Bench Press full ROM vs. Partial reps
- 09-09-2008, 03:58 AM
Bench Press full ROM vs. Partial reps
I have an on going debate going on with my friends at the gym...they do 3-quarter reps (if that) on the bench and I say they would get more out of doing full ROM press'es
further more, I say that full ROM bench press is more EFFECTIVE for strength and mass gains, reasoning being, your recruiting more of the muscle fibers in your chest to do the exercise, the TUT is the same but also spread out, so your using more muscle fibers opposed to partial reps.
My friend disagrees and thinks that partial reps are more effective for strength gains, reasons being your isolating the muscle better, they're more difficult (according to him) and that last quarter (to the top) is so minute it doesn't matter/make a difference...and ronnie colemen and jay cuter only do 3-quarter reps.
I only found one reputable study and it said after testing both methods, No differences were found between groups.
About.com: http://www.ncbi.nlm.nih.gov/entrez/query.fcgi?cmd=Retrieve&db=pub med&dopt=Abstract&list_uids=15 320644&query_hl=7
let me get some educated second opinions on this and any reputable studys that anyone might have, thanks...
- 09-09-2008, 09:06 AM
These findings appear to suggest that partial range of motion training can positively influence the development of maximal strength.
It appears that the same number of reps & sets were used for all 3 groups.
From other studies we know that load and peak force is higher in partial ROM training then full ROM BUT that because of bar displacement the work is less over the same number of reps.
It seems likely that if the amount of work were equalized between the 3 groups (i.e. partial ROM group does a rep or two more) then perhaps the partial ROM group would have experienced an even greater increase in strength over the training period.
Or not. In any case the full ROM group did more work for the same strength increase as the partial ROM group. By this measure the partial ROM group had superior results.
- 09-09-2008, 12:16 PM
Are they only going down three quarters of the way or are they not locking out the weight? I have a friend who will not lock out any way weight during pressing and I also have a friend that will only do the top half of the move, so that is why I am curious which way they go.
Partial pressing can be more beneficial to some people but it depends on a lot of outside circumstances. For example some people with shoulder problems will find that full ROM pressing causes to much stress on their delts and they are only setting themselves back. Also I believe that very skinny lifters would benefit more from 1 and 2 board presses that full range presses because it will put them at better leverage points which will allow them to fully stimulate muscle fibers as well as strengthen the nervous system. Now with that being said if your friends are just coming down until the weight gets to heavy and then switching to pressing up with no reference point to keep the reps consistent that is just a mix of being lazy and having to big of an ego.Muscle Pharm Rep
09-09-2008, 02:32 PM
I've read, partial reps on light lifting days for more time under tension. Full ROM reps on heavy days.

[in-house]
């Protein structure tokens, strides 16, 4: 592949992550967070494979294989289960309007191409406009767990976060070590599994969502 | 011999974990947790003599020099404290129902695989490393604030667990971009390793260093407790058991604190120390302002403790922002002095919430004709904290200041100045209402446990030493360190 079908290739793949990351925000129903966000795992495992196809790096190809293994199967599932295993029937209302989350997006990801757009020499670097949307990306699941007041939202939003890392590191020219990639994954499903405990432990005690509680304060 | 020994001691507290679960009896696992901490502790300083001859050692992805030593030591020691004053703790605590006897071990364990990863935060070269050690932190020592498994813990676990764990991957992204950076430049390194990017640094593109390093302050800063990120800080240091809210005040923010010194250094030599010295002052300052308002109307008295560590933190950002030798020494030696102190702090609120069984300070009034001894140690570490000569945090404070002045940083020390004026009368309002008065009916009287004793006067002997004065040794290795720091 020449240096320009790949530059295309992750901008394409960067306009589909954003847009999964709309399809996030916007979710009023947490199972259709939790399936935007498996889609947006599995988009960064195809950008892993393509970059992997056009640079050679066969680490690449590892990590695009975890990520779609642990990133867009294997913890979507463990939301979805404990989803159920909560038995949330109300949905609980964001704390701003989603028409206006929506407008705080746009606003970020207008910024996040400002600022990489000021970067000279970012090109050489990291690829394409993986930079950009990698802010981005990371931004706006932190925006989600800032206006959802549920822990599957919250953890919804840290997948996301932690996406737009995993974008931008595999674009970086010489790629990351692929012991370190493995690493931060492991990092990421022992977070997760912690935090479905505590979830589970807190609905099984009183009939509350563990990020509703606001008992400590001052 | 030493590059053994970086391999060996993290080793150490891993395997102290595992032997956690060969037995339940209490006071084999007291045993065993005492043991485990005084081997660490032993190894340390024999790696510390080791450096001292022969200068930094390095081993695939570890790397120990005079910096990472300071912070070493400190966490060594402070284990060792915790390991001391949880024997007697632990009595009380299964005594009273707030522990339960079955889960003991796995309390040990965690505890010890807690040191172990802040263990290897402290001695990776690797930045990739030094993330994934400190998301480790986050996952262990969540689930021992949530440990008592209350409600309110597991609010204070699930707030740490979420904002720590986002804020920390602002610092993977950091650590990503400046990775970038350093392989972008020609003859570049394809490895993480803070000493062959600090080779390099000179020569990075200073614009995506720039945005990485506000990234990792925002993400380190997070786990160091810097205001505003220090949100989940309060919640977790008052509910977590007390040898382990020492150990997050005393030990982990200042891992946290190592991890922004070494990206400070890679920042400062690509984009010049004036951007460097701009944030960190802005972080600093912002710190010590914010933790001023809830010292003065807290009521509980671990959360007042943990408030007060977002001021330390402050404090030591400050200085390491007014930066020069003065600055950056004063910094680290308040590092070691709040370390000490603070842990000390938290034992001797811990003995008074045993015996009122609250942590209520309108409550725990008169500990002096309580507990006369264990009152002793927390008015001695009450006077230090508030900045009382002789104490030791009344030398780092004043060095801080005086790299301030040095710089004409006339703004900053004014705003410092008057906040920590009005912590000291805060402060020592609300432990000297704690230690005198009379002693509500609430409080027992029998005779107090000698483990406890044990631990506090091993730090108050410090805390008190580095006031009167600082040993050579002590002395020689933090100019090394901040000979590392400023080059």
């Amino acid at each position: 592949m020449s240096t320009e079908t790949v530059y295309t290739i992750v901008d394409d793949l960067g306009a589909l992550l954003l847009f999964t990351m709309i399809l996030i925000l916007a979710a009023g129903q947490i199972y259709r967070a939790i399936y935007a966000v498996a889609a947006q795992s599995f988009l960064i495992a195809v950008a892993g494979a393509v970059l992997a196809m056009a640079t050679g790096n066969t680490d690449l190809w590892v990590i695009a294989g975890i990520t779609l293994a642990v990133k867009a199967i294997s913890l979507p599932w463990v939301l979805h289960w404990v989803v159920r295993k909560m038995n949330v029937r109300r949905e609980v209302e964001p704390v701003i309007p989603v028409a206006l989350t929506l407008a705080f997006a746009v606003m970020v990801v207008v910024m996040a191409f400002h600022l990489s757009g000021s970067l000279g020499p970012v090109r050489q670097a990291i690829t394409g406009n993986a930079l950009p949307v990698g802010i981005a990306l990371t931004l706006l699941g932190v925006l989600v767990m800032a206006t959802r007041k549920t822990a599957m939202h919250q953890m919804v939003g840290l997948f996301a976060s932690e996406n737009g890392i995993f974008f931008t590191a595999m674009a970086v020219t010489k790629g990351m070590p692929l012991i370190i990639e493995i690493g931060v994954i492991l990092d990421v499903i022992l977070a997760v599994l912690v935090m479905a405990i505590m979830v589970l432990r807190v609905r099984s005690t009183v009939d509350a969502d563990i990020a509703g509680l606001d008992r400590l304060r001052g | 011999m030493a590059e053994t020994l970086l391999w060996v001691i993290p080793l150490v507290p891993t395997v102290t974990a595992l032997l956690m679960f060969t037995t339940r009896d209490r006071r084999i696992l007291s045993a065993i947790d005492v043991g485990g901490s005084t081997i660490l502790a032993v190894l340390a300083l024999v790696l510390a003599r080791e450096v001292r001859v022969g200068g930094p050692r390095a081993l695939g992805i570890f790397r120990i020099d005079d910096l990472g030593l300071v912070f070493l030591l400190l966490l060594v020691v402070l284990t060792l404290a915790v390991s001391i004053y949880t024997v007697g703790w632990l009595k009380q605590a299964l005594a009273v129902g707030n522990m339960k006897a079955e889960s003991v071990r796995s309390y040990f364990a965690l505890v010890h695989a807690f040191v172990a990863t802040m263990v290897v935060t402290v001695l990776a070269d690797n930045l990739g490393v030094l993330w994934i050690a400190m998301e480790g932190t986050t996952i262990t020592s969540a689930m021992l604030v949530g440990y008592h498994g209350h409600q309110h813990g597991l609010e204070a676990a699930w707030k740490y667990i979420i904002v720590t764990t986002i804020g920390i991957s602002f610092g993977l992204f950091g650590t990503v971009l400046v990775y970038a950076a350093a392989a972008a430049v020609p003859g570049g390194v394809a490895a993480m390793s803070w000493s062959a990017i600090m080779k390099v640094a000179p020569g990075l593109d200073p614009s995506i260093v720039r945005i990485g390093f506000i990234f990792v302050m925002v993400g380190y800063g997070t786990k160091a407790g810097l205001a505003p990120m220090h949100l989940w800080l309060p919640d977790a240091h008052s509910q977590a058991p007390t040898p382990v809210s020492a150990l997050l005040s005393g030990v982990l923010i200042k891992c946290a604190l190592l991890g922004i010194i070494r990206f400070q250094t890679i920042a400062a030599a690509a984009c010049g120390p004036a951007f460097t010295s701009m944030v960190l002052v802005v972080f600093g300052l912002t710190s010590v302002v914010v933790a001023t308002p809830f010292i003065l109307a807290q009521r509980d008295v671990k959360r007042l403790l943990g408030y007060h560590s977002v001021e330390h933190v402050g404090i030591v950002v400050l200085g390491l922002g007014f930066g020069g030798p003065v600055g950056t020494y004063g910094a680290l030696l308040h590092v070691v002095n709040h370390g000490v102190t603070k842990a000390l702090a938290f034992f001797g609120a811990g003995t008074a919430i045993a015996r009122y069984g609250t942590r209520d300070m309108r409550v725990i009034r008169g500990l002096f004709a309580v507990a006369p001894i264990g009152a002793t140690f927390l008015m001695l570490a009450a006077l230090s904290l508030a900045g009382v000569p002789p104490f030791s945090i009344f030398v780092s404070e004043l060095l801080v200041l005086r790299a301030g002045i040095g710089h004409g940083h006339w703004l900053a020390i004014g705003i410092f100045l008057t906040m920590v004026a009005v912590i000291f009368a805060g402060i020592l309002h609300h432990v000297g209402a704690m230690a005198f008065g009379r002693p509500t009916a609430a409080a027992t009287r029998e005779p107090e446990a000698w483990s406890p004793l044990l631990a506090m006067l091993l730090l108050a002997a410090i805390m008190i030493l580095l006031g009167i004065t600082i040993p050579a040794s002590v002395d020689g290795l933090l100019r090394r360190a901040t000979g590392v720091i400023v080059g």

09-09-2008, 10:47 PM
"Time under tension" is too general of a phrase.Originally Posted by lonewolf0420
Constant tension for the full set with a heavy load such that when you explode to initiate the concentric you generate a lot of force that is a far different stimulus then what you described.
You ain't reading the right "stuff" then bro. Here try this:Originally Posted by lonewolf0420
09-09-2008, 10:58 PM
Here's a guy that used partial ROMs his entire life. Since he chose to walk away from the sport when he could have still come back & destroyed most pros I guess we can rule out ego.
So here he is ...a lazy muthf@cka:
09-09-2008, 11:00 PM
When doing say bench press I do a 3 quarter rep. The last quarter of that rep is mostly my triceps coming into play (which i don't want as I bodybuild and want to isolate as much as possible) Also keep in mind I'm 6'2 so I have long arms.
09-09-2008, 11:00 PM
09-09-2008, 11:23 PM
I've noticed that I get a better pump and a lot more sore when I do full reps especially for incline bench press.
For the bodybuilder in the clip above: that dude is jacked but you can't use the exception as the example with these things. The biggest dude doesn't necessarily have the most efficient training methods, just possibly better access to drugs, better genetics, etc...
Many modes of training have a place in the bodybuilder's tool box. A novice will grow regardless of how he utilizes these tools. The tricky stuff is adding size and definition to the seasoned veteran.
See what kind of results experimentation yields.
09-10-2008, 12:31 AM
Sorry about THAT.
That guy is Phil Hernon. He trains people for hire now. Many of his clients are experienced bodybuilders & seasoned Vets.
He is a mod on PM as well so over there you can read posts from competitors, vets, intermediates who hire him. ...but don't expect to have him discuss his training methods in detail because he won't. He'd be the first to say that this is just one component.
I hope you can see that I read your post with a smile...
...because I DID choose a guy who was well on his way to becoming one of the guys that could have seriously contended for the Mr. O title before he was setup by a friend and incarcerated as a result. Yep he could have come back but he reprioritized his life...
...from what I can tell he appears to be a good guy. He has my respect.
But for purposes of this thread he trains people using some of the techniques touched on here and discussed in my other thread.
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